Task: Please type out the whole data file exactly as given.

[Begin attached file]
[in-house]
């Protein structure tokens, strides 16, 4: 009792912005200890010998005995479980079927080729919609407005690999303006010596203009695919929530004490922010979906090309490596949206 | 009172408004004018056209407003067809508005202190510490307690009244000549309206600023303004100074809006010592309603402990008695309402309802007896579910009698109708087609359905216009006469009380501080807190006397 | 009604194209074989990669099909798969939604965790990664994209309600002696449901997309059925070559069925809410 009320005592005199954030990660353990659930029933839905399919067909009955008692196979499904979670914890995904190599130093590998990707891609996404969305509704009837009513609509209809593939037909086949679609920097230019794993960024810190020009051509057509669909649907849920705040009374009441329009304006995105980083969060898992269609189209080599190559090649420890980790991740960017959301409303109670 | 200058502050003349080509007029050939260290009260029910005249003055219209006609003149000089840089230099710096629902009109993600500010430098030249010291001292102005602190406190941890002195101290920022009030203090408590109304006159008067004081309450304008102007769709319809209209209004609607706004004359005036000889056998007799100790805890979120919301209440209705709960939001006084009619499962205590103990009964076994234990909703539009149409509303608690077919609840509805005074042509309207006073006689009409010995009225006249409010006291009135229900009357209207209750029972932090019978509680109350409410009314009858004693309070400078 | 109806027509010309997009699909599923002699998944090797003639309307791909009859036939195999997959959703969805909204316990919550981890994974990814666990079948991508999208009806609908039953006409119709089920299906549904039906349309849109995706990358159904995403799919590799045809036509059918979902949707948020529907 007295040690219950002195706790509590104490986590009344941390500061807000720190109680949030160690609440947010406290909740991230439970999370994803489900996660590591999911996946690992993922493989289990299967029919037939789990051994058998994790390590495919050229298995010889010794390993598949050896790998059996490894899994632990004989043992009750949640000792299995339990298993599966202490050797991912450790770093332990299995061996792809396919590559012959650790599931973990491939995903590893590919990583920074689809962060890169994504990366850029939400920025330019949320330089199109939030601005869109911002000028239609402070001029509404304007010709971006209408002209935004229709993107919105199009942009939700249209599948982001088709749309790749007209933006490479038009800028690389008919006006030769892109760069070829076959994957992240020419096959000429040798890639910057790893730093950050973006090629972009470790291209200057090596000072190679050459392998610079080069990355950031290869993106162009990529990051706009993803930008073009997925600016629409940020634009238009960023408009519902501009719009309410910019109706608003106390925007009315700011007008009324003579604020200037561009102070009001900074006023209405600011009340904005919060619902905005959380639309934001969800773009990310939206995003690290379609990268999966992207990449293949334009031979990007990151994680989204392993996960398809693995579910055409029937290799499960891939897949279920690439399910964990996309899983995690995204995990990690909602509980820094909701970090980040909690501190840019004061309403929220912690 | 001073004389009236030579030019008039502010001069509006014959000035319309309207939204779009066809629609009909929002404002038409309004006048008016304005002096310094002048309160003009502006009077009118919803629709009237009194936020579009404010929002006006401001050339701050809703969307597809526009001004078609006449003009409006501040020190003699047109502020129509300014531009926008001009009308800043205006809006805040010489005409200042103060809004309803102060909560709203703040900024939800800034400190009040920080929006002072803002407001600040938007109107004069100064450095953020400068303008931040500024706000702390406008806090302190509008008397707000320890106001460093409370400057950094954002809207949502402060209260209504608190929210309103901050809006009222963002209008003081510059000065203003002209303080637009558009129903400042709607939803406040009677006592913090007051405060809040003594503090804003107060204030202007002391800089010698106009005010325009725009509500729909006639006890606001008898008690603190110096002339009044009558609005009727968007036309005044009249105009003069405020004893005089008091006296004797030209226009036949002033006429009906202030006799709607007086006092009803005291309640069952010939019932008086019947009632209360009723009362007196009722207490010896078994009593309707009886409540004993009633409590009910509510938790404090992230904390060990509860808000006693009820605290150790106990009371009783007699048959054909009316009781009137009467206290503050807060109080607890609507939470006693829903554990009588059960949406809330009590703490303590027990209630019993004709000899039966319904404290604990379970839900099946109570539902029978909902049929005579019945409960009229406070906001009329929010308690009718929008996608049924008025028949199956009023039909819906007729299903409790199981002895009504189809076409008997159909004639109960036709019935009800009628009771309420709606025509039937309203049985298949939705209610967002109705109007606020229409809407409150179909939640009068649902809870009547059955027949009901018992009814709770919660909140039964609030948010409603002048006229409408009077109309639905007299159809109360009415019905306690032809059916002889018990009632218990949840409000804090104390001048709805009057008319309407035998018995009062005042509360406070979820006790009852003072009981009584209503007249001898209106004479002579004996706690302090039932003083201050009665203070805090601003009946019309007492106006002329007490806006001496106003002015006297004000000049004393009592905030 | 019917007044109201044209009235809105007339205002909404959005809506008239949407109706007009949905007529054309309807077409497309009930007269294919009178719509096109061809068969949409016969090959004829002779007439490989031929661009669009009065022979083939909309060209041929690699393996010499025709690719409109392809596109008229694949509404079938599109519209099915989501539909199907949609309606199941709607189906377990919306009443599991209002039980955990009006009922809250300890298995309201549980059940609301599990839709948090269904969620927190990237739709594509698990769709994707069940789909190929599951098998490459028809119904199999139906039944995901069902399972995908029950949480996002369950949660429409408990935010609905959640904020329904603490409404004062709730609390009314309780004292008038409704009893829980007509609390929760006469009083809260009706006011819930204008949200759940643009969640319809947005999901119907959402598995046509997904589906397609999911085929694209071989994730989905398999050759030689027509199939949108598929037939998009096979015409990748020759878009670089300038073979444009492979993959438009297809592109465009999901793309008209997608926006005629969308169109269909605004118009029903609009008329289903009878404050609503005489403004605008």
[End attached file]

[in-house]
């Protein structure tokens, strides 16, 4: 009792912005200890010998005995479980079927080729919609407005690999303006010596203009695919929530004490922010979906090309490596949206 | 009172408004004018056209407003067809508005202190510490307690009244000549309206600023303004100074809006010592309603402990008695309402309802007896579910009698109708087609359905216009006469009380501080807190006397 | 009604194209074989990669099909798969939604965790990664994209309600002696449901997309059925070559069925809410 009320005592005199954030990660353990659930029933839905399919067909009955008692196979499904979670914890995904190599130093590998990707891609996404969305509704009837009513609509209809593939037909086949679609920097230019794993960024810190020009051509057509669909649907849920705040009374009441329009304006995105980083969060898992269609189209080599190559090649420890980790991740960017959301409303109670 | 200058502050003349080509007029050939260290009260029910005249003055219209006609003149000089840089230099710096629902009109993600500010430098030249010291001292102005602190406190941890002195101290920022009030203090408590109304006159008067004081309450304008102007769709319809209209209004609607706004004359005036000889056998007799100790805890979120919301209440209705709960939001006084009619499962205590103990009964076994234990909703539009149409509303608690077919609840509805005074042509309207006073006689009409010995009225006249409010006291009135229900009357209207209750029972932090019978509680109350409410009314009858004693309070400078 | 109806027509010309997009699909599923002699998944090797003639309307791909009859036939195999997959959703969805909204316990919550981890994974990814666990079948991508999208009806609908039953006409119709089920299906549904039906349309849109995706990358159904995403799919590799045809036509059918979902949707948020529907 007295040690219950002195706790509590104490986590009344941390500061807000720190109680949030160690609440947010406290909740991230439970999370994803489900996660590591999911996946690992993922493989289990299967029919037939789990051994058998994790390590495919050229298995010889010794390993598949050896790998059996490894899994632990004989043992009750949640000792299995339990298993599966202490050797991912450790770093332990299995061996792809396919590559012959650790599931973990491939995903590893590919990583920074689809962060890169994504990366850029939400920025330019949320330089199109939030601005869109911002000028239609402070001029509404304007010709971006209408002209935004229709993107919105199009942009939700249209599948982001088709749309790749007209933006490479038009800028690389008919006006030769892109760069070829076959994957992240020419096959000429040798890639910057790893730093950050973006090629972009470790291209200057090596000072190679050459392998610079080069990355950031290869993106162009990529990051706009993803930008073009997925600016629409940020634009238009960023408009519902501009719009309410910019109706608003106390925007009315700011007008009324003579604020200037561009102070009001900074006023209405600011009340904005919060619902905005959380639309934001969800773009990310939206995003690290379609990268999966992207990449293949334009031979990007990151994680989204392993996960398809693995579910055409029937290799499960891939897949279920690439399910964990996309899983995690995204995990990690909602509980820094909701970090980040909690501190840019004061309403929220912690 | 001073004389009236030579030019008039502010001069509006014959000035319309309207939204779009066809629609009909929002404002038409309004006048008016304005002096310094002048309160003009502006009077009118919803629709009237009194936020579009404010929002006006401001050339701050809703969307597809526009001004078609006449003009409006501040020190003699047109502020129509300014531009926008001009009308800043205006809006805040010489005409200042103060809004309803102060909560709203703040900024939800800034400190009040920080929006002072803002407001600040938007109107004069100064450095953020400068303008931040500024706000702390406008806090302190509008008397707000320890106001460093409370400057950094954002809207949502402060209260209504608190929210309103901050809006009222963002209008003081510059000065203003002209303080637009558009129903400042709607939803406040009677006592913090007051405060809040003594503090804003107060204030202007002391800089010698106009005010325009725009509500729909006639006890606001008898008690603190110096002339009044009558609005009727968007036309005044009249105009003069405020004893005089008091006296004797030209226009036949002033006429009906202030006799709607007086006092009803005291309640069952010939019932008086019947009632209360009723009362007196009722207490010896078994009593309707009886409540004993009633409590009910509510938790404090992230904390060990509860808000006693009820605290150790106990009371009783007699048959054909009316009781009137009467206290503050807060109080607890609507939470006693829903554990009588059960949406809330009590703490303590027990209630019993004709000899039966319904404290604990379970839900099946109570539902029978909902049929005579019945409960009229406070906001009329929010308690009718929008996608049924008025028949199956009023039909819906007729299903409790199981002895009504189809076409008997159909004639109960036709019935009800009628009771309420709606025509039937309203049985298949939705209610967002109705109007606020229409809407409150179909939640009068649902809870009547059955027949009901018992009814709770919660909140039964609030948010409603002048006229409408009077109309639905007299159809109360009415019905306690032809059916002889018990009632218990949840409000804090104390001048709805009057008319309407035998018995009062005042509360406070979820006790009852003072009981009584209503007249001898209106004479002579004996706690302090039932003083201050009665203070805090601003009946019309007492106006002329007490806006001496106003002015006297004000000049004393009592905030 | 019917007044109201044209009235809105007339205002909404959005809506008239949407109706007009949905007529054309309807077409497309009930007269294919009178719509096109061809068969949409016969090959004829002779007439490989031929661009669009009065022979083939909309060209041929690699393996010499025709690719409109392809596109008229694949509404079938599109519209099915989501539909199907949609309606199941709607189906377990919306009443599991209002039980955990009006009922809250300890298995309201549980059940609301599990839709948090269904969620927190990237739709594509698990769709994707069940789909190929599951098998490459028809119904199999139906039944995901069902399972995908029950949480996002369950949660429409408990935010609905959640904020329904603490409404004062709730609390009314309780004292008038409704009893829980007509609390929760006469009083809260009706006011819930204008949200759940643009969640319809947005999901119907959402598995046509997904589906397609999911085929694209071989994730989905398999050759030689027509199939949108598929037939998009096979015409990748020759878009670089300038073979444009492979993959438009297809592109465009999901793309008209997608926006005629969308169109269909605004118009029903609009008329289903009878404050609503005489403004605008």